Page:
Can Democrats defuse a filibuster on gun legislation?

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When Sen. Rand Paul, R-Ky., first circulated a letter at the end of March promising to filibuster proposed legislation that would expand background checks for gun buyers and crack down on illegal gun trafficking, the message was clear: Passing new gun laws would not happen without a messy procedural fight. Amassing 51 votes would be hard enough, but Paul's letter crystallized what many had already assumed: The Senate would need 60 votes to proceed with gun control.

Since then, opposition to the proposed gun legislation has only intensified. The letter, originally signed by Paul along with Sens. Mike Lee, R-Utah, and Ted Cruz, R-Texas, now bears 13 signatures and will be re-circulated on Monday, according to Politico.

In it, the 13 senators promise to "oppose any legislation that would infringe on the American people's constitutional right to bear arms, or their ability to exercise this right without being subjected to government surveillance."

Senate Majority Leader Harry Reid, D-Nev., is expected to bring his gun legislation to the floor as early as next week. The bill includes expanded background checks and cracks down on gun trafficking but will not include a ban on military-style semiautomatic assault weapons. That proposal, too heavy a lift to pass the Senate, was dropped to ease the passage of other gun laws.

But it's not at all clear that Reid will be able to circumvent or defeat the Republicans' promised filibuster. Under a recent change in Senate rules, Reid could avert a filibuster on the motion to begin debate on the gun bill by promising each party two amendments to the legislation. His aides have discussed that route, according to Politico, but the majority leader has not yet indicated whether he would use it.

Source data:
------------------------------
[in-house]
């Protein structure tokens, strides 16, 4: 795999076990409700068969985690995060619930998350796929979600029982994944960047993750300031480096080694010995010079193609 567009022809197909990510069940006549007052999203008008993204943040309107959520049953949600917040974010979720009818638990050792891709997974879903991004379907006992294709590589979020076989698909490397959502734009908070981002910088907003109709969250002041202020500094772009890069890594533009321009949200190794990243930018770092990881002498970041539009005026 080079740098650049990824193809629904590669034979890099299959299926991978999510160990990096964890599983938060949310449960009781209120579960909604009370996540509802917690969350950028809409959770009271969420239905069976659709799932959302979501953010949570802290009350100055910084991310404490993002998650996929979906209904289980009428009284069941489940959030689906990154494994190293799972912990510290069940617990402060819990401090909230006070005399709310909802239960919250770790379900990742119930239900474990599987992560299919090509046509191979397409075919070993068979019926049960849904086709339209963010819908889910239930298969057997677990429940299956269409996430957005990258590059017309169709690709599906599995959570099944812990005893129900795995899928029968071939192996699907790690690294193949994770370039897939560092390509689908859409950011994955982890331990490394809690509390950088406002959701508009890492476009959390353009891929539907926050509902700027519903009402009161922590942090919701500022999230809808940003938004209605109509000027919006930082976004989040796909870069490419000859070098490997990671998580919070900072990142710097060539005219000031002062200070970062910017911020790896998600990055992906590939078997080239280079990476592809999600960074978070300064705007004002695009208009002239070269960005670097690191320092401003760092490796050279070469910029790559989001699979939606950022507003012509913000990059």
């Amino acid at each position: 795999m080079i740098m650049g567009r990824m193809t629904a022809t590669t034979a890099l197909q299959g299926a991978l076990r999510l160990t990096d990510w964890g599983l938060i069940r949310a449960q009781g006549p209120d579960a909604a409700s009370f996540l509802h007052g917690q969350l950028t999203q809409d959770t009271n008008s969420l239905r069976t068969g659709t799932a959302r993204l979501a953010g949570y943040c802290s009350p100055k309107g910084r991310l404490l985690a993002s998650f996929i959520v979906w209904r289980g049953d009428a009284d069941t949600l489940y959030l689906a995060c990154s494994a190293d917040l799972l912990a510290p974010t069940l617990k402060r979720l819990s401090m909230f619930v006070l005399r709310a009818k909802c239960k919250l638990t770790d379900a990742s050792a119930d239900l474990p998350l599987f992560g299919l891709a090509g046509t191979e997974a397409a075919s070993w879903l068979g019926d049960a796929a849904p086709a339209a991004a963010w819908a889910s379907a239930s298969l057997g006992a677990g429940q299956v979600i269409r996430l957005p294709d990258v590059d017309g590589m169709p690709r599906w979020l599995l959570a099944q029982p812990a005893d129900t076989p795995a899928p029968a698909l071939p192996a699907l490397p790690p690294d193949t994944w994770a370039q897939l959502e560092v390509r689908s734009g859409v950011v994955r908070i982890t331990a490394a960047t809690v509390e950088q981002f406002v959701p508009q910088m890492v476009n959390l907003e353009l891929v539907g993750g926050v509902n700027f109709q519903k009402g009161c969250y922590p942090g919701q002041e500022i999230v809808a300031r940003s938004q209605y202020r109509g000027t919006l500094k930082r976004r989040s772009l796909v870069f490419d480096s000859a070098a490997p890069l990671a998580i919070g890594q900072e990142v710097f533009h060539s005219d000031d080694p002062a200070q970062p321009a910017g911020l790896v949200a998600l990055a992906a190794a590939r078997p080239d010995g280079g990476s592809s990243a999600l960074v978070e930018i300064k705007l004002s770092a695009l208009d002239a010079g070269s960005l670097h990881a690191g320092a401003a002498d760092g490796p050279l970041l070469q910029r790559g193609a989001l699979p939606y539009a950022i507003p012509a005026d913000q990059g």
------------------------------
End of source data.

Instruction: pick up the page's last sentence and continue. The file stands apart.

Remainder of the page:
Even if Reid manages to defuse a filibuster to begin debate on the bill, closing the debate is another matter entirely; Paul and his colleagues would be free to filibuster the legislation during the floor debate, ensuring that 60 votes would eventually be required to push the bill through the upper chamber.

There Reid's task becomes significantly trickier. He could conceivably break a filibuster by peeling away enough Republicans to surmount the 60 vote threshold, but volunteers from across the aisle have been scarce: Sen. Lindsey Graham, R-S.C., has said he wouldn't support a filibuster if senators are allowed to freely amend the legislation on the floor, but few GOP lawmakers have followed Graham's example.

Republicans and other gun-rights supporters have objected to the proposed expansion of background checks, worrying it would be the first step in the development of a nationwide gun registry that could eventually be used to confiscate firearms.

Gun-control advocates have pushed back. "Nobody is talking about creating an entirely new system," President Obama said in Colorado on Wednesday. "We are simply talking about plugging holes, sealing a porous system that isn't working as well as it should. If you want to buy a gun, whether it's from a licensed dealer or a private seller, you should at least have to pass a background check to show you're not a criminal."

"That's just common sense," the president said.

Paul's newest letter, in addition to Lee and Cruz, also bears the signatures of Sens. Marco Rubio, R-Fla., Jerry Moran, R-Kan., Jim Inhofe, R-Okla., Richard Burr, R-N.C., Mike Enzi, R-Wyo., Ron Johnson, R-Wis., Jim Risch, R-Idaho, Dan Coats, R-Ind., Mike Crapo, R-Idaho, and Pat Roberts, R-Kan.

  • Jake Miller

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